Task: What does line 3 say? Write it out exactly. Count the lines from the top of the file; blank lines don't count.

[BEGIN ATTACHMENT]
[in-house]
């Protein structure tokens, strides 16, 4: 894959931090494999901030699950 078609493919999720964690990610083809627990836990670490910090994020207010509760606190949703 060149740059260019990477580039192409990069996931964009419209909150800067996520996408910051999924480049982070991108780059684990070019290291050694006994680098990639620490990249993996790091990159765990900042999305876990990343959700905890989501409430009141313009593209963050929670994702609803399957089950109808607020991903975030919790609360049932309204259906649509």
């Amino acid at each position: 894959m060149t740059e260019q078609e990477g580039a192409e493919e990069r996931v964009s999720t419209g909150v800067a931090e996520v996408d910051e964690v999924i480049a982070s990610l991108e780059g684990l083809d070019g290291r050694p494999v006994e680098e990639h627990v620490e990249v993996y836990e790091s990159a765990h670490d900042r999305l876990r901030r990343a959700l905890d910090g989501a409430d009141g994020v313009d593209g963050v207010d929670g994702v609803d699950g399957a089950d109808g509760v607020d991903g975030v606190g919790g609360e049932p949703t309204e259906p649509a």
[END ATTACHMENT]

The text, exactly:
């Amino acid at each position: 894959m060149t740059e260019q078609e990477g580039a192409e493919e990069r996931v964009s999720t419209g909150v800067a931090e996520v996408d910051e964690v999924i480049a982070s990610l991108e780059g684990l083809d070019g290291r050694p494999v006994e680098e990639h627990v620490e990249v993996y836990e790091s990159a765990h670490d900042r999305l876990r901030r990343a959700l905890d910090g989501a409430d009141g994020v313009d593209g963050v207010d929670g994702v609803d699950g399957a089950d109808g509760v607020d991903g975030v606190g919790g609360e049932p949703t309204e259906p649509a």